The patient was admitted to the department of dermatology, endocrinology, traditional Chinese medicine, rheumatology and immunology at several large hospitals. She received the following diagnostic tests: routine blood test, renal and liver function, autoantibody spectrum, a full set of immune index tests, and thyroid functioning. The results showed a slightly decreased immunoglobulin M level, a slightly elevated immunoglobulin level, and weakly positive ant SSA and ant CENPB antibody levels. All other indices were within normal limits.

The patient was prescribed oral oryzanol, multivitamin B tablets and acanthopanax senticosus. In addition to western medicine, the patient also received traditional Chinese medicine and concurrent acupuncture treatment. According to traditional Chinese medicine, the patient was diagnosed with a yin deficiency, she was prescribed Atractylodes rhizome, raw gardenia, Rhizoma Chuanxiong, radix paeoniae rubra, Cyperus rotundus, paeonol, comfrey, raw rehmannia, Anemarrhena, phellodendron, Radix Bupleuri, artemisinin annua and other medications, which she took for two months.

Acupuncture treatment (6 times, 30 minutes) did not result in any improvements. A literature review found that Western medicine as well as the Traditional Chinese Medicine were both ineffective in treating this type of medical condition.

1.2 Methods

Over the two months of treatment that the patient received she did not see any improvement in symptoms. Therefore we conducted a clinical interview to understand if there were any underlying psychosocial factors contributing to her condition. During the interview the client reported the recent deaths of several relatives, a stressful work environment, worry over her child's education and stress related to management of the household.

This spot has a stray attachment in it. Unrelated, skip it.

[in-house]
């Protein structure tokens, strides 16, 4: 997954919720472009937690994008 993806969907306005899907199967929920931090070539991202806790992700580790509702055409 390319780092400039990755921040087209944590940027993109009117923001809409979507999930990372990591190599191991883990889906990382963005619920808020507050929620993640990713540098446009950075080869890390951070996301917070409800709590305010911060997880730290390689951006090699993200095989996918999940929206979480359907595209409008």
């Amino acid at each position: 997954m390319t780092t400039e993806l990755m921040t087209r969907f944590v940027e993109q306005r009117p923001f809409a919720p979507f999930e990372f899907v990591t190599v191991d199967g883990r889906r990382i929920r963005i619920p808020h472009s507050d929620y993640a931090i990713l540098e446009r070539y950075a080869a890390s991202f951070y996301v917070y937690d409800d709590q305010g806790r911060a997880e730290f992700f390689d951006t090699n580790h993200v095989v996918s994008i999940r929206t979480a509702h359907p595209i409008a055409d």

Based on the interview and careful consideration we believed that the patient was suffering from autonomic dysfunction and somatic discomfort related to her prominent anxiety.

Although the physical examination did not find any abnormal results, the patient complained about elevated heart rate, sweating, muscle tension, hand tremors, restlessness, nervousness, fatigue, and disordered sleep. These symptoms supported a diagnosis of an anxiety-related disorder. Based on this diagnosis, the patient was prescribed Sertraline (Xi Tongjing), 50 mg to be taken orally once a day. The patient also received psychological counseling.

1.3 Results

Administrating Sertraline at a higher dose significantly relieved the symptoms of sweating, and fatigue. She recovered weight she had lost, had improved sleep and significantly less anxiety within half a month. After one month's treatment, the patient's symptoms completely disappeared and her physiological state returned to normal.

The patient's positive response to Sertraline treatment seemed to confirm the diagnosis of an anxiety-related condition. The average length of treatment for anxiety disorders is 1-2 years. This patient was treated for about a year and a half and was initially prescribed 50mg of Sertraline to be taken every two days. However, because she still had mild symptoms under that dosage she was later switched to 50mg every day. This change in dosage did not result in any discomfort or side effects.